“The feminist scammer rarely sets out to scam anyone,” Jia Tolentino writes in her essay “The Story of a Generation in Seven Scams.” “She just wants to be successful, to gain the agency that men claim so easily, to have the sort of life she wants. She should be able to have that, shouldn’t she?”
The gap between everything that successful men took for granted and everything that ambitious women wanted became outrageous tinder for the girlboss’s fire. Hillary Clinton’s 2016 presidential run was the match that lit the flame — it was a total girlboss move to run again after losing the primary to Obama in 2008. The white girlboss, and so many of them were white, sat at the unique intersection of oppression and privilege. She saw gender inequity everywhere she looked; this gave her something to wage war against. Racial inequity was never really on her radar. That was someone else’s problem to solve.
I’ve never set foot in The Wing, but each time I type the name of the co-working space my brain returns image search results of pink velvet sofas and brass lighting fixtures. Girlboss wasn’t just a mindset — it was an aesthetic. Audrey Gelman and Lauren Kassan founded The Wing in October 2016; they had a speaker series prepared to celebrate the first 90 days of the Clinton administration. Their timing was impeccable, until it wasn’t. And their branding was immaculate, until feminism itself became the company’s kryptonite.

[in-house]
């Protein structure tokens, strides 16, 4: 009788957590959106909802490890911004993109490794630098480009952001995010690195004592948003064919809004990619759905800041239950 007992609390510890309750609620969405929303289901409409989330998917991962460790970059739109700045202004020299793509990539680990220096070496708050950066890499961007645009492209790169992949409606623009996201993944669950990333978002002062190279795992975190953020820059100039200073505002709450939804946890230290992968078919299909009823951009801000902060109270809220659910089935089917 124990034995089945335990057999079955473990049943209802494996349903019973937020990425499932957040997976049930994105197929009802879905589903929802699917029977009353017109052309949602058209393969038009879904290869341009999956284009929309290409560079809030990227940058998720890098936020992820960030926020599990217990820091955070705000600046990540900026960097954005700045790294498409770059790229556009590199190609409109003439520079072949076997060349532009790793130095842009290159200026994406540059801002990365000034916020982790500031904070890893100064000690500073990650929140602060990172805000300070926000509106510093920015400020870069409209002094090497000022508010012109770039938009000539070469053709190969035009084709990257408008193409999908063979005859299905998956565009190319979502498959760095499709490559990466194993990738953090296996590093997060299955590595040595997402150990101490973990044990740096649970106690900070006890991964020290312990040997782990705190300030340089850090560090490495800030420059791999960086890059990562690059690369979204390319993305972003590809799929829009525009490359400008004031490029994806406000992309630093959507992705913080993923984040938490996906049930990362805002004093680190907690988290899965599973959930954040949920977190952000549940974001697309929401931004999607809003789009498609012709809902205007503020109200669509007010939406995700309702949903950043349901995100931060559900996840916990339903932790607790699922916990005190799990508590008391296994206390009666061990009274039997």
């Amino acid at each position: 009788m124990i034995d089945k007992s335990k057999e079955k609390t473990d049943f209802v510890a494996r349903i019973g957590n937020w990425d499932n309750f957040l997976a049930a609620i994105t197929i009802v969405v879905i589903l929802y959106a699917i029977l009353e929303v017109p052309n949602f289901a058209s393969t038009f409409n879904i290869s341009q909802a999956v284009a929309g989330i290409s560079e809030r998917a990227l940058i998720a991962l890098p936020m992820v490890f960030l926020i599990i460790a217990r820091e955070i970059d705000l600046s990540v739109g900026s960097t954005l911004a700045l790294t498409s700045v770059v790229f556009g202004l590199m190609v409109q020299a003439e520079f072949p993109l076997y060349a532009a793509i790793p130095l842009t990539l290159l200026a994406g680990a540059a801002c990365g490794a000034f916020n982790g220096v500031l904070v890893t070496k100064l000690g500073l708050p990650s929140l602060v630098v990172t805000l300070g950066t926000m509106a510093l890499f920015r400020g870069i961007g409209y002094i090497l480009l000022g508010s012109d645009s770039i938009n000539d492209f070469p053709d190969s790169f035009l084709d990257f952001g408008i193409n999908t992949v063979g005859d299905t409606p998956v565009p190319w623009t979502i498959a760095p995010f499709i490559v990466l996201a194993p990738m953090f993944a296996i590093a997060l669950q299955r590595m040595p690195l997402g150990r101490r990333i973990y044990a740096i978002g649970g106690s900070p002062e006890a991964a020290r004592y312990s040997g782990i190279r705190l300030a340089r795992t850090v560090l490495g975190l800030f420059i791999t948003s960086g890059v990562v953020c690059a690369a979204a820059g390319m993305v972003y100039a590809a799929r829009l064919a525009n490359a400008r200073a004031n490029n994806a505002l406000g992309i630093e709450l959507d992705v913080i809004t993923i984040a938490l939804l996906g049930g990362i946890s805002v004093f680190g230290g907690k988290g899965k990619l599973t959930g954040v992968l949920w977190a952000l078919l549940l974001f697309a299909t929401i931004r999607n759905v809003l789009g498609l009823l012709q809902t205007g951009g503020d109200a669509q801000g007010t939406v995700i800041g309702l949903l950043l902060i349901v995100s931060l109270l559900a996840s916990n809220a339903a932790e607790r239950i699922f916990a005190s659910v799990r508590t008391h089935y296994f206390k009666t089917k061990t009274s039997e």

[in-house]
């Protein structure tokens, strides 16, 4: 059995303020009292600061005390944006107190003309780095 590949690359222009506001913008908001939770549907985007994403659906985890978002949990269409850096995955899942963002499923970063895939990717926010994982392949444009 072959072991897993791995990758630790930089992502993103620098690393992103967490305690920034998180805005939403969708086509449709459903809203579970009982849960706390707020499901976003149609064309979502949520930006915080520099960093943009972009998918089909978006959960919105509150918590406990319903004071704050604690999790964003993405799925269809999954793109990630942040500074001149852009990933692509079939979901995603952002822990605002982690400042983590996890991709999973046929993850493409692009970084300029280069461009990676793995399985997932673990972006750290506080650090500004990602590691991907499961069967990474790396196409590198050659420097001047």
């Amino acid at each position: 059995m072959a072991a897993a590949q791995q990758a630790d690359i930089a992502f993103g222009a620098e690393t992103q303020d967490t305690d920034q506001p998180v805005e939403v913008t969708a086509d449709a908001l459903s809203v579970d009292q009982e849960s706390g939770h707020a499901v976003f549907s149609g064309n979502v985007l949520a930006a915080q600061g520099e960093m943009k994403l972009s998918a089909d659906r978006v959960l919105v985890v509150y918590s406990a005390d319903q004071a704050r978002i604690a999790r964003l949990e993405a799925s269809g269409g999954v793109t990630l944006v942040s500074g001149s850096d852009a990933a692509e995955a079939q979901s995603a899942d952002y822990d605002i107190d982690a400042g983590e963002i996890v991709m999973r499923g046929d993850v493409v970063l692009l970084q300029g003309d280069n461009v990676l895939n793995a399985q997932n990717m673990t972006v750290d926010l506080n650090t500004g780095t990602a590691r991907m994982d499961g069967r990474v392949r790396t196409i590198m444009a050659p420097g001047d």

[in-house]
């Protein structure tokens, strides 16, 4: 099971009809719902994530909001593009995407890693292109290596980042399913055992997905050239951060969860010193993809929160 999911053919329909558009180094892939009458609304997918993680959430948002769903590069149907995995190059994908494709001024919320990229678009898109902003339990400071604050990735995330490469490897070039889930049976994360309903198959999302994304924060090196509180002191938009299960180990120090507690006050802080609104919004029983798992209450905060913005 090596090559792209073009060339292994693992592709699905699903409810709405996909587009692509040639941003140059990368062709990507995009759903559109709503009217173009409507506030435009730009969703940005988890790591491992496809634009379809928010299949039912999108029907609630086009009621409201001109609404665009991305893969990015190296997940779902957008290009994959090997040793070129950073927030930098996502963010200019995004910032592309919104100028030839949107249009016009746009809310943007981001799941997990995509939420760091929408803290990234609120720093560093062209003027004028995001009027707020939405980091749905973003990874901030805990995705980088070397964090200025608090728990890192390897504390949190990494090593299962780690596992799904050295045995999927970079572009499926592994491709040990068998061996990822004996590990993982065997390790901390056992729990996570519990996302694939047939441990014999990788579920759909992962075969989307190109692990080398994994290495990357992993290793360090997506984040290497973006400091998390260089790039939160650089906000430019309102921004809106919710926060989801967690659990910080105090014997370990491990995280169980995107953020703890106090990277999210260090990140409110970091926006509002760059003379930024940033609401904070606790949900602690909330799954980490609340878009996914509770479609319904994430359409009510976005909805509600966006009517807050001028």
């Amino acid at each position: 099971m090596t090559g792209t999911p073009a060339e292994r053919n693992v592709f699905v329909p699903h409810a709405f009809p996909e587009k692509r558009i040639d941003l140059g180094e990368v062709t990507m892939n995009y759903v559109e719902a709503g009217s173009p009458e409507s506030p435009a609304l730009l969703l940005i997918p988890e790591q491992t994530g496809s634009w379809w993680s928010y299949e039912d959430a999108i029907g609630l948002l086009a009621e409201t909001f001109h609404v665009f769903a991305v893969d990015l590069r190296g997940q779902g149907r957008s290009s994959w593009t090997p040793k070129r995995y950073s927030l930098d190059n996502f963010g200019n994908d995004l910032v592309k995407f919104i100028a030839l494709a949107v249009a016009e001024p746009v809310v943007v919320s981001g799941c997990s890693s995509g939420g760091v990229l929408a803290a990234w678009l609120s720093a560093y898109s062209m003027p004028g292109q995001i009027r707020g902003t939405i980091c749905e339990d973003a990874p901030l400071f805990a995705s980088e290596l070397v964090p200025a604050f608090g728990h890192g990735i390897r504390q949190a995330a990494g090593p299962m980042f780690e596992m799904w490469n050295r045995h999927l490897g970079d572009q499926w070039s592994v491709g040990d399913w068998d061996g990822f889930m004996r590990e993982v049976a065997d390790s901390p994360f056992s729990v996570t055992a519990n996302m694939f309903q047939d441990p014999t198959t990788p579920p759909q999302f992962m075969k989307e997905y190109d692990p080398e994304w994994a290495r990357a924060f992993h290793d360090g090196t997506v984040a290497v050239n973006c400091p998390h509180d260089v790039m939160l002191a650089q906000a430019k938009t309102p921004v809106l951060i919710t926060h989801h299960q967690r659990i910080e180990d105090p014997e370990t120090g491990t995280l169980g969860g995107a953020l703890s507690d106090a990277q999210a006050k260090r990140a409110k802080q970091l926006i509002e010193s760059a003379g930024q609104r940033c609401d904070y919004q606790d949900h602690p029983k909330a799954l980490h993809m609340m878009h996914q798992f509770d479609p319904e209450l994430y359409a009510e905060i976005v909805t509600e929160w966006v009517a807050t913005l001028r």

Originally, Gelman was going to call her co-working space Refresh, envisioning a place where she could freshen up between meetings for her job at a political consulting firm. The Flatiron flagship launched with a beauty room, showers, and Chanel products. It was a sanctuary for a certain class of New Yorkers, and yet early criticisms of the co-working space called the membership fees prohibitively expensive. (In 2016, membership was $185 a month; WeWork was $350 for a similar shared workspace but it didn’t face the same criticism for lack of accessibility.)